Kansas, London

Kansas live at Shepherd's Bush Empire

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Nine years have passed since Kansas last trod the boards in the UK; a show that also took place here in the grandiose surroundings of the Empire.

The words “anxiously awaited” are over used, but given Kansas’ failure to make it across the pond for last year’s 40th anniversary celebrations, it had felt as though they’d forgotten their small but faithful band of UK followers. However, drummer Phil Ehart told your correspondent that they were forced to play hardball with their booking agent: “It was almost like a direct order – ‘Get us into England’.”

Matters assumed more gravitas still with the announcement of founding lead singer/keyboard player Steve Walsh’s resignation following the group’s return to the US. The increasing unreliability of his voice was no great secret. However the cat was set among the pigeons when, shortly before arriving in Europe, Kansas hired Shooting Star’s Ronnie Platt (who can be seen singing Kansas songs on YouTube with a covers group called Arra) as Walsh’s replacement.

Are Kansas following the examples of Yes and Journey in going down the ‘tribute band frontman’ route? We still don’t know, but an interview for Prog’s sister magazine, AOR, was confirmed on the proviso that the subject remained off-limits. How strange…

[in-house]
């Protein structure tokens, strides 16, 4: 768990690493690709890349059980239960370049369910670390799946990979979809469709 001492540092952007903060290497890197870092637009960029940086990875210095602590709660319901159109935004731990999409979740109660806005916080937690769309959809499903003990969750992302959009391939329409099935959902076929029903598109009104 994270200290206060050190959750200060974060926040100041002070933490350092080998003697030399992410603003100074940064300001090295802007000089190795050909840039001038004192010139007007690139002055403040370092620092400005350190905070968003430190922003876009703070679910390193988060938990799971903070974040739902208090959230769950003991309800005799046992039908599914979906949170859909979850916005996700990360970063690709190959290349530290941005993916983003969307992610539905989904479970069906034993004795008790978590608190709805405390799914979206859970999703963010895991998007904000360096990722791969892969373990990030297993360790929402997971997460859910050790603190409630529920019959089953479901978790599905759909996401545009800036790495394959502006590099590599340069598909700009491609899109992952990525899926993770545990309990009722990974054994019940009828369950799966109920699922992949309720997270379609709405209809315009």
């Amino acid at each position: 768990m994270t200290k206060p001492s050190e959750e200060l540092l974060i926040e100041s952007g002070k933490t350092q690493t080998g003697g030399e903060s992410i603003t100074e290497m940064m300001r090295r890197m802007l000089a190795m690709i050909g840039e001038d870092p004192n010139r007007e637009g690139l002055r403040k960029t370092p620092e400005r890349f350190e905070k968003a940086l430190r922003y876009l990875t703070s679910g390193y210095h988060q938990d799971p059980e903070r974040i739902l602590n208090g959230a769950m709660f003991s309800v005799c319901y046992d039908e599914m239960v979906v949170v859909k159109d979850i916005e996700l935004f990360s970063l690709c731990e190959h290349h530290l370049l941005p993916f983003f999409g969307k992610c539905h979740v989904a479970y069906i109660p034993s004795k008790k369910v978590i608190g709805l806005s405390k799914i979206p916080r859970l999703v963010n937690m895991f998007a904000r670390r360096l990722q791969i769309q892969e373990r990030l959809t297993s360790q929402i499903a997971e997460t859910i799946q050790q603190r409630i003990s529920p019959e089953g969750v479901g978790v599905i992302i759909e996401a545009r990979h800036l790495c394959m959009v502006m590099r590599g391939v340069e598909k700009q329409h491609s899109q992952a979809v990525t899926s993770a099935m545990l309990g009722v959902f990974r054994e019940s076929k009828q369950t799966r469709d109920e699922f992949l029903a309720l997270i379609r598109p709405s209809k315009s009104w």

However, if there is tension, it remains in the dressing room. Walsh, who now bears a facial resemblance to Genesis’ Mike Rutherford, performs as best he can given the natural depreciation of his God-given gift, and Kansas back him with their usual well-drilled professionalism.

The sound is great, ditto a setlist which, save for two songs from the 1980s (_Hold _On and Fight Fire With Fire), dates back to the group’s heyday of 1974-1977.

Walsh’s delivery is the sole letdown. He just doesn’t cut it anymore, not even close. A track such as Song For America or Icarus – Borne On Wings Of Steel begins all ornate and grandiose, a veritable symphony of sound, but as Steve moves towards the mic… Phhhttttt… the firework is extinguished. It’s hard not to feel sorry for the guy, although his voice actually picks up towards the end of a set that lasts for less than 90 minutes.

Finally, Walsh’s hangdog demeanour melts into a smile, and there’s little doubt that the fans have seen him off in style.

What happens next will be fascinating.

Dave Ling

Dave Ling was a co-founder of Classic Rock magazine. His words have appeared in a variety of music publications, including RAW, Kerrang!, Metal Hammer, Prog, Rock Candy, Fireworks and Sounds. Dave’s life was shaped in 1974 through the purchase of a copy of Sweet’s album ‘Sweet Fanny Adams’, along with early gig experiences from Status Quo, Rush, Iron Maiden, AC/DC, Yes and Queen. As a lifelong season ticket holder of Crystal Palace FC, he is completely incapable of uttering the word ‘Br***ton’.